Pouliot decried the increase of partisanship and inflammatory politics in recent years, which he said is coming from both of the two major political parties.

He believes the COVID-19 pandemic fostered a deterioration of trust between legislators who suddenly had no direct, face-to-face contact with each other and grew distant from their colleagues. That rift grew as more legislators increasingly followed the directives coming from party leadership, he said, instead of following constituents’ wishes.

He also expressed frustration at the behavior of Democrats, who in recent years have had control of the state Legislature along with  Democratic Gov. Janet Mills. Pouliot said that’s made some Democrats uninterested in seeking compromise with their Republican peers, because they’ve had the votes to get their party’s way without having to reach across the aisle.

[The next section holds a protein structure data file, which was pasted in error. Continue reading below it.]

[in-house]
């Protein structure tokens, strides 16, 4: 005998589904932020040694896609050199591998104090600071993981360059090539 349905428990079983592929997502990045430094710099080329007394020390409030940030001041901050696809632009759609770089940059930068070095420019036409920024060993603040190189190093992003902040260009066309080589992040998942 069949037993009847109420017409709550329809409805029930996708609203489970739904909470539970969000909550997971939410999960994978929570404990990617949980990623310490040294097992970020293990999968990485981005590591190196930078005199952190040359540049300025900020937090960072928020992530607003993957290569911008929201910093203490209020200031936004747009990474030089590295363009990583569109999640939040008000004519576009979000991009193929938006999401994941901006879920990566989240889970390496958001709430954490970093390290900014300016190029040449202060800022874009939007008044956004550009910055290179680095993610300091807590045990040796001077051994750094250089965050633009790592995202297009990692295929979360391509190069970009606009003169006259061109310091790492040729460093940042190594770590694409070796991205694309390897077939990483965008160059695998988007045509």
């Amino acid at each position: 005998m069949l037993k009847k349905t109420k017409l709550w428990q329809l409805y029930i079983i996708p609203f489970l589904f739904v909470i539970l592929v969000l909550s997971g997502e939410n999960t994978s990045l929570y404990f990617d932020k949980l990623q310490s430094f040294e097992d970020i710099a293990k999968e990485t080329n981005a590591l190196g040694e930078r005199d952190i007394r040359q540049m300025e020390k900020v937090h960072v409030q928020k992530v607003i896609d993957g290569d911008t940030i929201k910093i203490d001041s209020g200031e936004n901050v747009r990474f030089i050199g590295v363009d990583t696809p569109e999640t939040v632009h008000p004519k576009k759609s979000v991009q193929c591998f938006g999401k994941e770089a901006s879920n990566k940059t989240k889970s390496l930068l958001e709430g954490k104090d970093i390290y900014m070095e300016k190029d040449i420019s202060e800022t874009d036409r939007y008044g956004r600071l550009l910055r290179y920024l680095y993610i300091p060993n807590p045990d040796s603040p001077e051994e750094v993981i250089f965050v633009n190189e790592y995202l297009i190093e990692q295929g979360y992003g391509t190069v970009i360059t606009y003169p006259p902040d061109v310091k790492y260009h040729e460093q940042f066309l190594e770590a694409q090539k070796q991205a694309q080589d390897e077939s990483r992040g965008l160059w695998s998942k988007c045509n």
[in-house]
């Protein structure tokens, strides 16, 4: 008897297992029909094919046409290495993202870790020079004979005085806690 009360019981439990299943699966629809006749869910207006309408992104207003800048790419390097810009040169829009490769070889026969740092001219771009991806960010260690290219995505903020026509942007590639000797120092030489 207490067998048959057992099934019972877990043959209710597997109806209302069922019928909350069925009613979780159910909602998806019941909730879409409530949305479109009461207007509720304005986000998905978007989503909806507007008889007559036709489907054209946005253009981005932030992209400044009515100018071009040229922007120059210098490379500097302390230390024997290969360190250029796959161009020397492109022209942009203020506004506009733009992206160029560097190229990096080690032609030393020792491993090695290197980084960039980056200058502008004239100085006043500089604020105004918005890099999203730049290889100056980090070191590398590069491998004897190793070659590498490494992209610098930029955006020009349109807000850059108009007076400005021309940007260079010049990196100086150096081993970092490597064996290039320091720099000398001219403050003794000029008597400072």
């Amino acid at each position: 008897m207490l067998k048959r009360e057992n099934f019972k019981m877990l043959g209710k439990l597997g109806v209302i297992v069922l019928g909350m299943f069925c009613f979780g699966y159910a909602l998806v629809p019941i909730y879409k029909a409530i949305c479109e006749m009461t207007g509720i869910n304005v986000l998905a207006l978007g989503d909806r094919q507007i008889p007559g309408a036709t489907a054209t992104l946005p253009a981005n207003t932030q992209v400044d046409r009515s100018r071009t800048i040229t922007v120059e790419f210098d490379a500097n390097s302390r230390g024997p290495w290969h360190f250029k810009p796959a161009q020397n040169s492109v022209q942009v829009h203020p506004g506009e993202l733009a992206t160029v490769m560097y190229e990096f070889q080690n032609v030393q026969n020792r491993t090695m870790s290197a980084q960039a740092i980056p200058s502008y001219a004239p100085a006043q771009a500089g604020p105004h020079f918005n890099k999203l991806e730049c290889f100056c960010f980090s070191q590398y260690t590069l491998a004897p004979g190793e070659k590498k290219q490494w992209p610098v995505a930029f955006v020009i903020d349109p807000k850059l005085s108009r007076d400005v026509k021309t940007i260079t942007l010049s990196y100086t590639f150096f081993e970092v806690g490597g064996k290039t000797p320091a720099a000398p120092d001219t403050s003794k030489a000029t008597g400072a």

He said he sees himself as a moderate and a centrist, sometimes voting in favor of proposals opposed by most Republicans, such as his recent support for moving toward a national popular vote for president.


In this December 2012 photo, 25-year-old Matt Pouliot hugs his mother, Lisa Pouliot, before taking the oath of office for his first term representing Augusta in the House of Representatives. Pouliot, now a state senator, has decided not to run for another term.  Andy Molloy/Kennebec Journal file

“I have no regrets, though I do wonder what it’d be like to be in the majority,” Pouliot said. “But being in the minority, at times, forced me to be more collaborative and I learned to work with people on the other side of the aisle, because that was the only way to get things done. You can choose to serve a party or the people. I’ve always chosen the people.”